West Coast Aquatic Safaris recently received the Article below from Rod Palm, Principal Investigator for Strawberry Isle Marine Research Society. We felt that it is such interesting and valuable information and our readers would be interested to learn a little more about the fascinating creatures we know as Killer Whales:
January 01, 2011 marked 20 years of Strawberry Isle Marine Research Society’s monitoring various aspects of the marine environment here in Clayoquot Sound.
The following is the first in a series of articles by Rod Palm about what we did and what we learned about: Kawkawin (Killer Whales) Cruisin Clayoquot Randy Frank We had, previous to January 1, 1991, been casually taking Transient (marine mammal eating) Killer Whale ID photographs for Dr. Michael Bigg who first realized that these animal’s dorsal fins and saddle patches were unique to each animal thus allowing them to be catalogued and quantified. On Jan 1 we started responding to every report (presently over 1,000 and growing) following the Kawkawin in order to learn more about their routes and behaviour. We had originally thought these whales visited Clayoquot perhaps 8 or 10 times a year and didn’t venture very far into the sound. Well, we now know that they visit Clayoquot, on average, 49 times a year, use all our navigable waters right up into the heads of all the deep inlets and may hang around for as long as 10 consecutive days. Summer is the peak visitation time with a bit of a jump in the spring. Resident Killer Whales who target on salmon (Fish Eaters) are rare visitors to our waters. Of the over 1,000 visits we’ve had, only about 60 have been these pods.
Here in Clayoquot, about 58% of the Kawkawin’s prey is Harbour Seals followed by sea lions at 24% with Harbour Porpoise at 18%. It’s interesting to note that California Sea Lions only started becoming common residents of the sound around 2005 when we recorded the first predation, and since then more than half the kills have been Californians as opposed to our indigenous Steller Sea Lions. Kawkawin will also occasionally play about with water birds and otters. There are select gangs (similar to pods) who are more frequent visitors to Clayoquot while others, we’ve only seen once. We’ve learned that gang sizes are very fluid. When we started the monitoring in ’91, the Motley Crew (T023’s) was a powerhouse with 5 strong family members. Infant mortality, old age and a teen age runaway brought them down to three, then in 2009, T023C brought a 3rd generation infant into the fold. This calf has past the critical first 2 years and looks to be doing just fine. On the other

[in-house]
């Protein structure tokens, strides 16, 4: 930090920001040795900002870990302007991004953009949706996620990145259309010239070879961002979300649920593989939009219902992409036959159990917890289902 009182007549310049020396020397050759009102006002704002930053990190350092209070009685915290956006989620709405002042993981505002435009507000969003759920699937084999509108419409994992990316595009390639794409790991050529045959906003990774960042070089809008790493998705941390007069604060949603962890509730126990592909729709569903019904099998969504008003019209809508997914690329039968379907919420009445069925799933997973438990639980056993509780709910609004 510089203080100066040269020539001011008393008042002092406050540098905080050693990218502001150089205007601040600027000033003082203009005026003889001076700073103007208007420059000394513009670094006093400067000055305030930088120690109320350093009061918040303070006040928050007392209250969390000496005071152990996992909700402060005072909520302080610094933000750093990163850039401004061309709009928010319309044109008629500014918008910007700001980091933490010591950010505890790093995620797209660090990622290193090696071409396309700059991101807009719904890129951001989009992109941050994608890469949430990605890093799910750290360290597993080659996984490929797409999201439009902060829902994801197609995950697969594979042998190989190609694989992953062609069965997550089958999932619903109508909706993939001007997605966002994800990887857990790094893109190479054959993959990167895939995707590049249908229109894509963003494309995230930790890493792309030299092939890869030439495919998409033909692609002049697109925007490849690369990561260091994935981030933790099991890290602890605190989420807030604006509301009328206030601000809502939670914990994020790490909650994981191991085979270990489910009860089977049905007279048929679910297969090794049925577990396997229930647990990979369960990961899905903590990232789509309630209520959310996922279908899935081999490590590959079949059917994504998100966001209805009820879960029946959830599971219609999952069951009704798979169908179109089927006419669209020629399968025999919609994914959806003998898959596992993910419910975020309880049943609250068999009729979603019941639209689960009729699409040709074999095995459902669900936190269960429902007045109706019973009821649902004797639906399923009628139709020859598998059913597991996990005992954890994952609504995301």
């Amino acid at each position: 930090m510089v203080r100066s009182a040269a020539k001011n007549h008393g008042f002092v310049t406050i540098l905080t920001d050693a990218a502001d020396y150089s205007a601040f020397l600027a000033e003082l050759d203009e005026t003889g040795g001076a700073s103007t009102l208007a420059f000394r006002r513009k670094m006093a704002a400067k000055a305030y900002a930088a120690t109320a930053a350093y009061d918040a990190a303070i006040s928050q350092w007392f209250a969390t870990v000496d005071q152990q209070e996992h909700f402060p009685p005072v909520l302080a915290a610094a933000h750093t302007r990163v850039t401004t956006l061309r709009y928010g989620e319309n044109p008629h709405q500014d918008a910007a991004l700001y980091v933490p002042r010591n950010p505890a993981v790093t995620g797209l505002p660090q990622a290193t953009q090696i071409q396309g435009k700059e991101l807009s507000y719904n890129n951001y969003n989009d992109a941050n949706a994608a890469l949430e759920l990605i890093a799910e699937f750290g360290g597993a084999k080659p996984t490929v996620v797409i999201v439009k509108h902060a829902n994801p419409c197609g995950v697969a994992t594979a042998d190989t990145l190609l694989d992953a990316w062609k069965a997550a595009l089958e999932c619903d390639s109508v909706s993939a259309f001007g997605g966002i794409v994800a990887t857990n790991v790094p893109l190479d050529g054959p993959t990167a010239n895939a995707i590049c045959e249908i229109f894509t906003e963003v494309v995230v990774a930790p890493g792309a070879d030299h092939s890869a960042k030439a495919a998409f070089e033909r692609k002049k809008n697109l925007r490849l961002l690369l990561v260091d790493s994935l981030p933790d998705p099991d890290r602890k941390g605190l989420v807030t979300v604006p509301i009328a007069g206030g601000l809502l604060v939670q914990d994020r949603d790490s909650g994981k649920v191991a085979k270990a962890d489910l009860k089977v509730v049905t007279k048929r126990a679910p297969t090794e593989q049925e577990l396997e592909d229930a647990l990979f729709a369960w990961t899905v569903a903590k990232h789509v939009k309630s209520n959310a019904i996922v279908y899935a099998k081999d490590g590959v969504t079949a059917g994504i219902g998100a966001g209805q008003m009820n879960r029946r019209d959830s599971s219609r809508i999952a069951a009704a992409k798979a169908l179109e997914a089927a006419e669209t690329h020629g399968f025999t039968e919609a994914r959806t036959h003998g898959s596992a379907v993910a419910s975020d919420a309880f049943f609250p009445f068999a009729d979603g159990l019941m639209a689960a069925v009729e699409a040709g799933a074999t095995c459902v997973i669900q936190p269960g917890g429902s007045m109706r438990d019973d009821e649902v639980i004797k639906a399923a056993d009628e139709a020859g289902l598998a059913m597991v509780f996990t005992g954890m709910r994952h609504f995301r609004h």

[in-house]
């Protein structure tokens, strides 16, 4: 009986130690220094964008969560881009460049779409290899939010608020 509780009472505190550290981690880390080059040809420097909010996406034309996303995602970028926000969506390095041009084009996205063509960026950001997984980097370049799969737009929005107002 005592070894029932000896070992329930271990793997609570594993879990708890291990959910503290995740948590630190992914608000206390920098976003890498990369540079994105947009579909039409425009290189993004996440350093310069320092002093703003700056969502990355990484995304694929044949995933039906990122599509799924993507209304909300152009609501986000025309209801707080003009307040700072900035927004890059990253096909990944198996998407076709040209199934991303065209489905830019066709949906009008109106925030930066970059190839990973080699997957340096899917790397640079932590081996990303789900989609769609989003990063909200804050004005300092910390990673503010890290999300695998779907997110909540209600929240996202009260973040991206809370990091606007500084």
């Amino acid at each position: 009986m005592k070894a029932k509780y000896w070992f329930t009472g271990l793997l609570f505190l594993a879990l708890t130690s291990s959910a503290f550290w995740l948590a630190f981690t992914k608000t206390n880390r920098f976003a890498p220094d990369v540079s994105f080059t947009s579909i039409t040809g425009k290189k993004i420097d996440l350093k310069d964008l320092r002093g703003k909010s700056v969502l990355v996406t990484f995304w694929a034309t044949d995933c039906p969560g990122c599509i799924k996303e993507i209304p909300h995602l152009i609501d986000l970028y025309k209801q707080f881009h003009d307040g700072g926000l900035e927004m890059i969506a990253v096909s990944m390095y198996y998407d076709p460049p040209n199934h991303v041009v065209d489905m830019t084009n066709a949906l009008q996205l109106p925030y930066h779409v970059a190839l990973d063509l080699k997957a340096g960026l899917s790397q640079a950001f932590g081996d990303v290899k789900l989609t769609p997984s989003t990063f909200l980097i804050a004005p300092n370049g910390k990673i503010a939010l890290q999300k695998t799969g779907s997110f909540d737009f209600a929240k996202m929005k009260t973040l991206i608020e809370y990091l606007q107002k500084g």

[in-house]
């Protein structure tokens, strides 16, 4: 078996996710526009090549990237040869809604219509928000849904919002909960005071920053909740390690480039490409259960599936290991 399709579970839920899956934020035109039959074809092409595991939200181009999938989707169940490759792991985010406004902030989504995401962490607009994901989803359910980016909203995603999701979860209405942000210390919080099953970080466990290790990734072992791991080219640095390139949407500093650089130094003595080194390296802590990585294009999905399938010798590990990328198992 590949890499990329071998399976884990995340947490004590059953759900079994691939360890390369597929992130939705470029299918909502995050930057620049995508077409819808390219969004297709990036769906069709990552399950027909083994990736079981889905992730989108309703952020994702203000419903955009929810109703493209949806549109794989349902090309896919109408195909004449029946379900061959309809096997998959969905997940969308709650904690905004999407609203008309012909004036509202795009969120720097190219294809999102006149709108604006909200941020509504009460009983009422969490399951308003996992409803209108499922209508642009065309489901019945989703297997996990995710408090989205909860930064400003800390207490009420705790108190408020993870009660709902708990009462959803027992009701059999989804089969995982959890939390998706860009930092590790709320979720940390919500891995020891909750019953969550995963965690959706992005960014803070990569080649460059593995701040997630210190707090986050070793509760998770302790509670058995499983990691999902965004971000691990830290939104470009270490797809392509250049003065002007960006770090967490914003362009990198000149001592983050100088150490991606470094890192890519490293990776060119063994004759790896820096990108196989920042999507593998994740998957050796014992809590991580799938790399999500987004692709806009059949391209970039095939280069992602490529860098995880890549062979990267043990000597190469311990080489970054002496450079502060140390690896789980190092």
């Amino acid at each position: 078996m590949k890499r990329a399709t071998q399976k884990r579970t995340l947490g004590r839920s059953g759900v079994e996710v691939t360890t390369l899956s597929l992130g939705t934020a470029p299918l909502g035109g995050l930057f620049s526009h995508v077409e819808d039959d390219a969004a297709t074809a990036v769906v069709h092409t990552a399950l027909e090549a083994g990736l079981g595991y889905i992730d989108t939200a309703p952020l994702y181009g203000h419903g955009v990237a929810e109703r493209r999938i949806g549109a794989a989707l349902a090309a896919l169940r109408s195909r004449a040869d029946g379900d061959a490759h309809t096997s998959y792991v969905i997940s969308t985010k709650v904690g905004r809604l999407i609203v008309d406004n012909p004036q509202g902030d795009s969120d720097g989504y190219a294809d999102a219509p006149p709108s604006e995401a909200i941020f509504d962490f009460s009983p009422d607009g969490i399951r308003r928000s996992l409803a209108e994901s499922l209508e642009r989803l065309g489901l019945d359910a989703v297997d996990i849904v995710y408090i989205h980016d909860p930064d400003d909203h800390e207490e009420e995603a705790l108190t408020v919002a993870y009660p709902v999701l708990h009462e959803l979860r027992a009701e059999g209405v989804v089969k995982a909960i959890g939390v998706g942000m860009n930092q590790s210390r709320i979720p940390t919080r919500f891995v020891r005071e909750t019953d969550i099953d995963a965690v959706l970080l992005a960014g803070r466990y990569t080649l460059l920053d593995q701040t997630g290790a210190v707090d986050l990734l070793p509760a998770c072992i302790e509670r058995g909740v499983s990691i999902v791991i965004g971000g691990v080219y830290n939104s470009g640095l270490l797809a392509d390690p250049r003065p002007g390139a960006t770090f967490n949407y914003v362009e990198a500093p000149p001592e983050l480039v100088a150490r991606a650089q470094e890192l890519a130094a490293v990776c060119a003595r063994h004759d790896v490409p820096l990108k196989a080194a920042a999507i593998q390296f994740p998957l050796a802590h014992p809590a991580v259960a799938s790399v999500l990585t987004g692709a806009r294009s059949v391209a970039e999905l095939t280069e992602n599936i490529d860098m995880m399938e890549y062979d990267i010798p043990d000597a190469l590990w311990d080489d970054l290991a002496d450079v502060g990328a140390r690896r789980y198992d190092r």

hand, in 1991 Big Momma was a single teenage Mom with one calf. She has since built her dynasty up to 6 members. This is a little to too many animals for a transient gang so in 2009 Big Momma’s oldest teenage daughter followed in her Mother’s footsteps by leaving the matriarchal group to set up her own Gang. Gangs from as far South as California and as far North as Alaska are occasionally visitors. It’s worth noting that the first realization that Californians may enter BC waters was by a visitation yours truly photo-identified in July of 1992. Of the 250+ living Killer Whales presently catalogued by Fisheries and Oceans for British Columbia and Southeast Alaska, we have seen 160+ of them plus a dozen Californians.
We look at these Transient Killer Whales as the motorcycle gangs of killer whales whose range takes them wherever they please and yep, they do throw the occasional party where as many as 10 gangs will get together for a day of aerial acrobatics, tail slapping, races, and mingling between the gangs. All this is accompanied by very boisterous singing and bragging about what great hunters they are … well maybe that’s a stretch but that’s what the cacophony sounds like. This monitoring is permitted by DFO and is ongoing mostly by our network of drivers/interpreters in the Adventure Tourism Industry; some of them are carrying large lens cameras that we have provided while others have their own units and kindly pass on their images.